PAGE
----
During a Board of Firearms Permit Examiners meeting on November 14, 2013, Detective Barbara Mattson of the Connecticut State Police disclosed the name and the active permit status of at least one Connecticut State Pistol Permit holder on the public record. This disclosure, prohibited by CGS 29-28(d), is both illegal and irresponsible.
Detective Mattson can hardly feign ignorance to the illegal nature of her disclosure since the Department of Emergency Services and Public Protection recently won an appeal to their refusal to disclose permit applicant information under the Freedom of Information Act. The state argued against the plain text of the statute that only exempts persons issued a pistol permit, and the court applied that confidentiality to all applicants as well.
Detective Mattson did not disclose an applicant’s information, nor did she disclose the information of someone in an appeal. She disclosed the permit status, by name of a third party permit holder. This type of disclosure potentially harms or endangers members of the public, and the state police are expected to follow these laws that they enforce on the rest of us.
Rachel M. Baird and Associate of Torrington, Connecticut, on behalf of Connecticut Carry and the Connecticut residents we represent, issued a very direct letter to state officials. The state officials, including the State Police, the Attorney General and the Board of Firearms Permit examiners were informed and warned of this illegal conduct by a senior State Trooper from the Special Licensing and Firearms Unit. They have been asked to provide notice to all relevant agencies and personnel to make sure that they understand that the confidentiality of pistol permit holders must be upheld.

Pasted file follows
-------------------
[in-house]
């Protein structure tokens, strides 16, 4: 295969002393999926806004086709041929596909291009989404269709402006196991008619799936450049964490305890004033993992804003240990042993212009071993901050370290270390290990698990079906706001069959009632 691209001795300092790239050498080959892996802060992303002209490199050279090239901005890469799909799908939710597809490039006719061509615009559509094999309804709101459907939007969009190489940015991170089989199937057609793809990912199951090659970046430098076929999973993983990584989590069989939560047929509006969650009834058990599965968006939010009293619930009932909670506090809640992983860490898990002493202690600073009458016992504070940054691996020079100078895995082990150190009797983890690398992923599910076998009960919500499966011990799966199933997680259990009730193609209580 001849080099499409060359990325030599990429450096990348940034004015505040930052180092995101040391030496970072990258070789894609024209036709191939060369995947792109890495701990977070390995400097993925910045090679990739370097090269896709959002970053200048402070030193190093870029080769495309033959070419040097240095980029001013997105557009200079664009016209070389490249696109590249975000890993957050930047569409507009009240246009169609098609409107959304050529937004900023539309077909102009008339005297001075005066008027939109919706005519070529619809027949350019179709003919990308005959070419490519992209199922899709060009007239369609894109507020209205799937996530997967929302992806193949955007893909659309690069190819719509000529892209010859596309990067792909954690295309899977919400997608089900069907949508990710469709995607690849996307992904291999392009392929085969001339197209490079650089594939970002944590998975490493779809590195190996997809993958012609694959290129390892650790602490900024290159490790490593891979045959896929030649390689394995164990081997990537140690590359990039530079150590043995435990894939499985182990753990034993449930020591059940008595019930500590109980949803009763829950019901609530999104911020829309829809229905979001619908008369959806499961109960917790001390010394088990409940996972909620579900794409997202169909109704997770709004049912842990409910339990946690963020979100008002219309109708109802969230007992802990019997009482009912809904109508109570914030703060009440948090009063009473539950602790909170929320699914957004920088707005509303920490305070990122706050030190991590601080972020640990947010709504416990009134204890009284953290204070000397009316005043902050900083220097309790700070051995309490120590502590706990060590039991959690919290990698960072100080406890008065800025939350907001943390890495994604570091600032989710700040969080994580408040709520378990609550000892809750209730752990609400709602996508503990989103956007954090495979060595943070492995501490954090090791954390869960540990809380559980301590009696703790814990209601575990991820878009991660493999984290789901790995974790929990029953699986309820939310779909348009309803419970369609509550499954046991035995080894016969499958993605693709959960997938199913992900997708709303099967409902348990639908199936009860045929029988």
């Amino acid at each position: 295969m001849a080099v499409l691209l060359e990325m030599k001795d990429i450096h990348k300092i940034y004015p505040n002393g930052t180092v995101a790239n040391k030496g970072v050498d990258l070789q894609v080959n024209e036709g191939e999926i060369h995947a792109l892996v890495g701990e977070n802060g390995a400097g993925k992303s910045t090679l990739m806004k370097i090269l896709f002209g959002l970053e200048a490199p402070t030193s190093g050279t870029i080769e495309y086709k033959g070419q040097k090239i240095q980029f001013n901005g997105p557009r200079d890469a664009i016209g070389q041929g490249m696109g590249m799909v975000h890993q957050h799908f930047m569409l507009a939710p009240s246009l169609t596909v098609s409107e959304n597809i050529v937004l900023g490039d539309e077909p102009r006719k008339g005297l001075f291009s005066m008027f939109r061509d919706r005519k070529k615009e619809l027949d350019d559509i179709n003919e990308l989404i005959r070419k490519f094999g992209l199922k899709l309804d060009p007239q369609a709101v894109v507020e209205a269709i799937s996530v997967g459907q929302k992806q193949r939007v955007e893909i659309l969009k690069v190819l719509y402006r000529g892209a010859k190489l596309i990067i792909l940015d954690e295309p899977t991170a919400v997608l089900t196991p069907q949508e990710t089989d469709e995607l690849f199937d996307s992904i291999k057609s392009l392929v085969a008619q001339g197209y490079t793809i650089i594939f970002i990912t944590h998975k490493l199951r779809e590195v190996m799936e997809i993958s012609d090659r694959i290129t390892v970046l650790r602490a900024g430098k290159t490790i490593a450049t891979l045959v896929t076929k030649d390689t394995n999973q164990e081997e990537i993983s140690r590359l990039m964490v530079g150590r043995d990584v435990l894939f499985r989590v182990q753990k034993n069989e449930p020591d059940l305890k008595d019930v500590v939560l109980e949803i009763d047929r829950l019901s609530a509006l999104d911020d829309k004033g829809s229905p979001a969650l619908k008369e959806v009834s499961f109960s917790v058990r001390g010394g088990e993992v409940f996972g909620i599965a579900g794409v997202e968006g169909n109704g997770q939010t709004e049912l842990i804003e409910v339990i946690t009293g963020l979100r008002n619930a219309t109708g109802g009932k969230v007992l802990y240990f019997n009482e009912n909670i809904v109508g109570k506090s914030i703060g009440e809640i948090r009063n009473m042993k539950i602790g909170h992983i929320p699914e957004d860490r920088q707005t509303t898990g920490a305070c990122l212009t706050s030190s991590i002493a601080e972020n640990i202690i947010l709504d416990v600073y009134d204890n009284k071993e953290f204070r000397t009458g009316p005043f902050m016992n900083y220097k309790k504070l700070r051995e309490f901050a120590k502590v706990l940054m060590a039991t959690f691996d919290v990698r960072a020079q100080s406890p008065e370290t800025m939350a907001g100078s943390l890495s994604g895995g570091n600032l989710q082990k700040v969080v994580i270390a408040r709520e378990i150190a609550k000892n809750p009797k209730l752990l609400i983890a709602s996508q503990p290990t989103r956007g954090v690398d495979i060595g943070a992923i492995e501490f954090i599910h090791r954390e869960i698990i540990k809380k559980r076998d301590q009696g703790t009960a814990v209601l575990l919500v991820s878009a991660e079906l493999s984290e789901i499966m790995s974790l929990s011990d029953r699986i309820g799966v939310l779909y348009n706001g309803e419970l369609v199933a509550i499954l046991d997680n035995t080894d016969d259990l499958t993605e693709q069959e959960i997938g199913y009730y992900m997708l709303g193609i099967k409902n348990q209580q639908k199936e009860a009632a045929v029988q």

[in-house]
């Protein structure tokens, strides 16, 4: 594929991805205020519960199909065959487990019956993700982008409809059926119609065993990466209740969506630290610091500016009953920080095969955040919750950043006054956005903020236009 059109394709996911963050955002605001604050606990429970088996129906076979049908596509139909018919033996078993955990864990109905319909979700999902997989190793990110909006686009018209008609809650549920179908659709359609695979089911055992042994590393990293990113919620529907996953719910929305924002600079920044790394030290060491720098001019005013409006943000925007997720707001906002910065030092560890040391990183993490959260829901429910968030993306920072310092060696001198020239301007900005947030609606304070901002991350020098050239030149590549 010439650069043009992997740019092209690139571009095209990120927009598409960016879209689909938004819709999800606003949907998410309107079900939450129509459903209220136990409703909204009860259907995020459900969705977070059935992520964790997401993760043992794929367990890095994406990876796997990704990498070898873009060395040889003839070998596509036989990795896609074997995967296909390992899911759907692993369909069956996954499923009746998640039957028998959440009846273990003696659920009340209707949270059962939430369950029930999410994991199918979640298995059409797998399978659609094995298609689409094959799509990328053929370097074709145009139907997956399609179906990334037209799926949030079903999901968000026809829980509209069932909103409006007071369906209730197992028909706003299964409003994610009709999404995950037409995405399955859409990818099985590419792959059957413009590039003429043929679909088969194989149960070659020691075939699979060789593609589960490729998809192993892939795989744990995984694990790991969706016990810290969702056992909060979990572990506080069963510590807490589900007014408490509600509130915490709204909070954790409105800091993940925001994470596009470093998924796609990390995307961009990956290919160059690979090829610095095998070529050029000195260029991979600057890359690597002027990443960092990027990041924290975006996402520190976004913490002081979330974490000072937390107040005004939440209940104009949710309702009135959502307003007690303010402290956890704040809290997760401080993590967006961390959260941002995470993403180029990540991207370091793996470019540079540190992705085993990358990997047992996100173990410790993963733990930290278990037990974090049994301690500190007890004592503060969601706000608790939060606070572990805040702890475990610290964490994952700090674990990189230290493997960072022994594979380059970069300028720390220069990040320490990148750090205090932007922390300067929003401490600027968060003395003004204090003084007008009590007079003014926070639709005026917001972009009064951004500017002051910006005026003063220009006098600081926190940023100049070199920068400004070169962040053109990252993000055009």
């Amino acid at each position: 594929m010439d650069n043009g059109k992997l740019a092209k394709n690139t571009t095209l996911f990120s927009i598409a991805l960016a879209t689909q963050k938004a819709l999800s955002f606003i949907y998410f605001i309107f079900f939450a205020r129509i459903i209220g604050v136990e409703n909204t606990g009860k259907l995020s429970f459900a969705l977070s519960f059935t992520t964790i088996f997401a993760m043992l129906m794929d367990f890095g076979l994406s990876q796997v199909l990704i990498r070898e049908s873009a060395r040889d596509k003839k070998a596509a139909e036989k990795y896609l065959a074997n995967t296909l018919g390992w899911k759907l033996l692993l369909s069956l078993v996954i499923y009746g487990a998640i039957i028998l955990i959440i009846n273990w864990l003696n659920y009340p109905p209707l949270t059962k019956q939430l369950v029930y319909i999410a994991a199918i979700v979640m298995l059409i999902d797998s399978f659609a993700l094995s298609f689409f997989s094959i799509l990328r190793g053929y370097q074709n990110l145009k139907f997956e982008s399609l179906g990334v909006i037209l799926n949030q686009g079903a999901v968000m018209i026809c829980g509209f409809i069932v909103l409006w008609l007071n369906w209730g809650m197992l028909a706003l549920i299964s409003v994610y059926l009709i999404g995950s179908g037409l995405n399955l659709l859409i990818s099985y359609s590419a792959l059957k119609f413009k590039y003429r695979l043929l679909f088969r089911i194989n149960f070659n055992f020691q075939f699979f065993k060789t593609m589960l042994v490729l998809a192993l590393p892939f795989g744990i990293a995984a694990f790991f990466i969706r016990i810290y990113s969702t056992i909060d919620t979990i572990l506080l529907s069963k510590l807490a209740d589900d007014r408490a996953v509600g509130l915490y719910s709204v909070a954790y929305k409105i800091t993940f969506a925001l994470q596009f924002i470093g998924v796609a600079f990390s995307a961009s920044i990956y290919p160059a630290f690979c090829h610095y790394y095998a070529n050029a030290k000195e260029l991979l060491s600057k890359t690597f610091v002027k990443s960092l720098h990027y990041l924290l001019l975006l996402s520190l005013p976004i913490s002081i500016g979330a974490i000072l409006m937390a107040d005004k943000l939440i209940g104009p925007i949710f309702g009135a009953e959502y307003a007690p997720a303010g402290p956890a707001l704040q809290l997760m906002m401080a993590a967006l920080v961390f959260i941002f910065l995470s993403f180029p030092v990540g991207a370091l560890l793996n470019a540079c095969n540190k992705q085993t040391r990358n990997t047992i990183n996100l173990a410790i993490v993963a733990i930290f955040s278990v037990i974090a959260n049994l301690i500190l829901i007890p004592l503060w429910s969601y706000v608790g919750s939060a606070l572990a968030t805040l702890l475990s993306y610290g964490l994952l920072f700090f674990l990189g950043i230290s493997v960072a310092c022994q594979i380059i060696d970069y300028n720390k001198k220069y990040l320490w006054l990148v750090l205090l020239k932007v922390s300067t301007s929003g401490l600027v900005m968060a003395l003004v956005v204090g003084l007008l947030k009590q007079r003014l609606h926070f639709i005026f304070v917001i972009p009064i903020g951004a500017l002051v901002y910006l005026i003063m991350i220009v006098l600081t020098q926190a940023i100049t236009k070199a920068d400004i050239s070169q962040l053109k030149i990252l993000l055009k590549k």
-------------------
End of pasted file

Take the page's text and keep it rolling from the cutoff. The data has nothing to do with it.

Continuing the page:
Important questions about these disclosures have also been asked, such as: What action does the state intend to take in response to a prohibited disclosure? When and where will the state deem it expedient to name permit holders in public?
How is the DESPP able to disregard the law for its own members but state in court that the same action is serious and prohibited by law and so serious that applicants for permits cannot be disclosed despite the contrary plain text of the law?